Compound Interest - the most powerful force in the universe

Financial Freedom


What is compound interest?

When you invest your money and receive interest (free money) it is added to your investment, giving you a new total. The next time you receive interest, it is calculated based on your new total including the free money from last time. This happens over and over, and after several years, your initial investment will grow tremendously. 

In other words, it's the principle by which the interest you earn also earns interest, and the interest on that interest earns interest. The larger your balance gets, the bigger those interest numbers become.

There are 3 main factors involved here:

  1. Principal (how much money you start with)

  2. Interest rate (3%, 5%, 10% etc...)

  3. Time (1 year, 10 years, 50 years etc…)

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Needless to say, compound interest is very different than simple interest in terms of making you money. Check the examples below:


Example: Simple Interest

You have $100 in the bank and your interest rate is 5% per year.

Year 1: $100 + $5 = $105 ($5 in interest)

Year 2: $105 + $5 = $110 ($5 in interest)

Year 3: $110 + $5 = $115 ($5 in interest)


Example: Compound Interest

You have $100 in the bank and your interest rate is 5% per year compounded annually.

Year 1: $100 + 5% = $105 ($5 in interest)

Year 2: $105 + 5% = $110.25 ($5.25 in interest)

Year 3: $110.25 + 5% = $115.76 ($5.51 in interest)


What’s good?

Clearly you make a lot of money over time, much more than with simple interest. If you want to see how much money you can make over a certain period of time you can grab a calculator. Except you’re going to want to use a compound interest calculator to make things simple:

Like this one from:

I encourage you to play around with it.

If you want to do the calculation in your head here’s a trick - it’s called the Rule of 72. The rule says that to find the number of years required to double your money at any given interest rate, you can simply divide the interest rate into 72.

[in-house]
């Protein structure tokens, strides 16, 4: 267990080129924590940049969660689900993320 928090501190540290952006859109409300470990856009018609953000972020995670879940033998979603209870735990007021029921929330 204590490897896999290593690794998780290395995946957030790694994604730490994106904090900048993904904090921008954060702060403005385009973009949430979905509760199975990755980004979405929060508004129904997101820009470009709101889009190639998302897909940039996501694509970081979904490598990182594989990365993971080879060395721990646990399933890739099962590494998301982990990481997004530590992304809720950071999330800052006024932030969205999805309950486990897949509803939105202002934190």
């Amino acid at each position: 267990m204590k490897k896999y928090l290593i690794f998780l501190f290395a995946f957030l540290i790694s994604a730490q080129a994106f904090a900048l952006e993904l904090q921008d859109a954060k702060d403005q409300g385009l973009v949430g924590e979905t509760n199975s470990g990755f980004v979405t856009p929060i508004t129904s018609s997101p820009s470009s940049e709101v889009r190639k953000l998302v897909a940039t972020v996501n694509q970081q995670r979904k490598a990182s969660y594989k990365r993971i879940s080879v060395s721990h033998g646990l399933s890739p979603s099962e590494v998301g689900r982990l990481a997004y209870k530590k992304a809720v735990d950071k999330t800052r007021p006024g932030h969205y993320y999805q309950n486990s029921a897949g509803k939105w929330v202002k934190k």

E.g. In order to double your money at 8% interest, divide 8 into 72 and get 9 years. (72/8 = 9 )

This is a powerful tool to start planning your financial independence. The visual below demonstrates how quickly your money can grow using the power of compound interest.

You basically want to maximize this effect whenever and wherever possible.



What’s bad?

Compound interest really is all sunshine and rainbows - it will magically grow your money at an increasing rate as years go on. But you should know, life really depends on what side of the curve you are on. If you took the same graphic above and flipped it upside down, you would see another type of curve. This is more like the one representative of how you pay off a mortgage on your home, credit card, or loan.

Take this credit card debt payment for instance, at a typical interest rate of 19%-20%:


Year 1: $5,000 + 20% interest = $6,000 ($1,000 was interest)

Year 2: $6,000 + 20% interest = $7,200 ($1,200 was interest)

Year 3: $7,200 + 20% interest = $8,640 ($3,640 was interest)

Within three years, the amount of money owed to the credit card company is almost double the original balance. Compounding interest sucks when you owe money. (Be on the right side of the curve!)


For a significant number of years, your mortgage payment is mostly going to pay the interest to the bank. It's only in the later years that your payments actually pay off the principal loan. This is how the bank makes money - they know about compound interest.

These curves appear in a lot of aspects of life. Someone's always on the right side, and someone's unfortunately always on the wrong side. Now that you are aware, make a conscious effort to see the pay or earning structure of the deal and make sure you're on the right side of it.

If you're looking for more information, these 2 books are great resources. A lot of the concepts I talked about in this post originate from these books.


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